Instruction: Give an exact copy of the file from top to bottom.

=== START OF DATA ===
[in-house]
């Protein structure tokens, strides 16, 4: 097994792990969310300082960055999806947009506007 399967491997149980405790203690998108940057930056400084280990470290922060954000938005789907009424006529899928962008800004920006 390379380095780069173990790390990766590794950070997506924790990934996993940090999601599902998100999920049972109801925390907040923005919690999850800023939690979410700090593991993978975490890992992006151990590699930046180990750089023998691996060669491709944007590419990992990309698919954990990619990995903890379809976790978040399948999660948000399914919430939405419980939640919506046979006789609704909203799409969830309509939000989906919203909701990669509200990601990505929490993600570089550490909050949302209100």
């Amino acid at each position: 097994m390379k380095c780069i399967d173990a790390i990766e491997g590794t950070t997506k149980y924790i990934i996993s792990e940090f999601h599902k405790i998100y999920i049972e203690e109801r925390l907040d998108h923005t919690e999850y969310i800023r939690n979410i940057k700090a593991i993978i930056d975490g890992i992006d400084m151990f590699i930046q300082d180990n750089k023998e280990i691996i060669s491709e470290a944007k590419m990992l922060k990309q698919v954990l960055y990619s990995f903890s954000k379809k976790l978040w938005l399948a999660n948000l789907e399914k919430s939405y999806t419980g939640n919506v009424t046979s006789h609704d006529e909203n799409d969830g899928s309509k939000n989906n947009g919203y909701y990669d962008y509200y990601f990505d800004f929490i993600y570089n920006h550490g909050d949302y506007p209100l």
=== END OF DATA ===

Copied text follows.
[in-house]
């Protein structure tokens, strides 16, 4: 097994792990969310300082960055999806947009506007 399967491997149980405790203690998108940057930056400084280990470290922060954000938005789907009424006529899928962008800004920006 390379380095780069173990790390990766590794950070997506924790990934996993940090999601599902998100999920049972109801925390907040923005919690999850800023939690979410700090593991993978975490890992992006151990590699930046180990750089023998691996060669491709944007590419990992990309698919954990990619990995903890379809976790978040399948999660948000399914919430939405419980939640919506046979006789609704909203799409969830309509939000989906919203909701990669509200990601990505929490993600570089550490909050949302209100």
């Amino acid at each position: 097994m390379k380095c780069i399967d173990a790390i990766e491997g590794t950070t997506k149980y924790i990934i996993s792990e940090f999601h599902k405790i998100y999920i049972e203690e109801r925390l907040d998108h923005t919690e999850y969310i800023r939690n979410i940057k700090a593991i993978i930056d975490g890992i992006d400084m151990f590699i930046q300082d180990n750089k023998e280990i691996i060669s491709e470290a944007k590419m990992l922060k990309q698919v954990l960055y990619s990995f903890s954000k379809k976790l978040w938005l399948a999660n948000l789907e399914k919430s939405y999806t419980g939640n919506v009424t046979s006789h609704d006529e909203n799409d969830g899928s309509k939000n989906n947009g919203y909701y990669d962008y509200y990601f990505d800004f929490i993600y570089n920006h550490g909050d949302y506007p209100l």